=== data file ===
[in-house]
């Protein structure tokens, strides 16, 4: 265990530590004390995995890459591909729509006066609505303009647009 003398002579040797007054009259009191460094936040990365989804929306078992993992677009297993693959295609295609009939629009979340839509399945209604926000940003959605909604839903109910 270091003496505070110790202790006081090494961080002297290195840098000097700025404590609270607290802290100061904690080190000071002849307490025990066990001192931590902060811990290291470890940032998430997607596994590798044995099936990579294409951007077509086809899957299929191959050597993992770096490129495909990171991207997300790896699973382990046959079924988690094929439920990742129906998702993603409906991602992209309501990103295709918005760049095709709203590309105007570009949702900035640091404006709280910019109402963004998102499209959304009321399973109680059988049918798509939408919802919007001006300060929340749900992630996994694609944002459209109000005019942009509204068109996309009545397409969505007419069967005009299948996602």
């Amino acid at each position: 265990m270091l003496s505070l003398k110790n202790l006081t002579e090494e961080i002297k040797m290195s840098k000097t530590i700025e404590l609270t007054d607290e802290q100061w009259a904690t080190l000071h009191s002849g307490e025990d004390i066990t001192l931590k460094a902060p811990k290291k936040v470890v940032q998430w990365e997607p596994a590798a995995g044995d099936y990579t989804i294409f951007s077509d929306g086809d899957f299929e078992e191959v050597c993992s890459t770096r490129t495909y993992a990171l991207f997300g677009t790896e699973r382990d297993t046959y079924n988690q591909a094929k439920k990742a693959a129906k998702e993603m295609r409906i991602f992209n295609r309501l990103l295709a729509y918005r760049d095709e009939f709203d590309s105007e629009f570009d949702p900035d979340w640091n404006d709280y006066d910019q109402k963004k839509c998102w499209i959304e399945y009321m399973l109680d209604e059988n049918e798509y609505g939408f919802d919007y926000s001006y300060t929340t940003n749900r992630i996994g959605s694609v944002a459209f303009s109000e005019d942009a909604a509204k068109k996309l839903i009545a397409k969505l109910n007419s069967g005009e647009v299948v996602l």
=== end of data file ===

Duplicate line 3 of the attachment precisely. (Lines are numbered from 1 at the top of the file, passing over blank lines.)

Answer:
């Amino acid at each position: 265990m270091l003496s505070l003398k110790n202790l006081t002579e090494e961080i002297k040797m290195s840098k000097t530590i700025e404590l609270t007054d607290e802290q100061w009259a904690t080190l000071h009191s002849g307490e025990d004390i066990t001192l931590k460094a902060p811990k290291k936040v470890v940032q998430w990365e997607p596994a590798a995995g044995d099936y990579t989804i294409f951007s077509d929306g086809d899957f299929e078992e191959v050597c993992s890459t770096r490129t495909y993992a990171l991207f997300g677009t790896e699973r382990d297993t046959y079924n988690q591909a094929k439920k990742a693959a129906k998702e993603m295609r409906i991602f992209n295609r309501l990103l295709a729509y918005r760049d095709e009939f709203d590309s105007e629009f570009d949702p900035d979340w640091n404006d709280y006066d910019q109402k963004k839509c998102w499209i959304e399945y009321m399973l109680d209604e059988n049918e798509y609505g939408f919802d919007y926000s001006y300060t929340t940003n749900r992630i996994g959605s694609v944002a459209f303009s109000e005019d942009a909604a509204k068109k996309l839903i009545a397409k969505l109910n007419s069967g005009e647009v299948v996602l």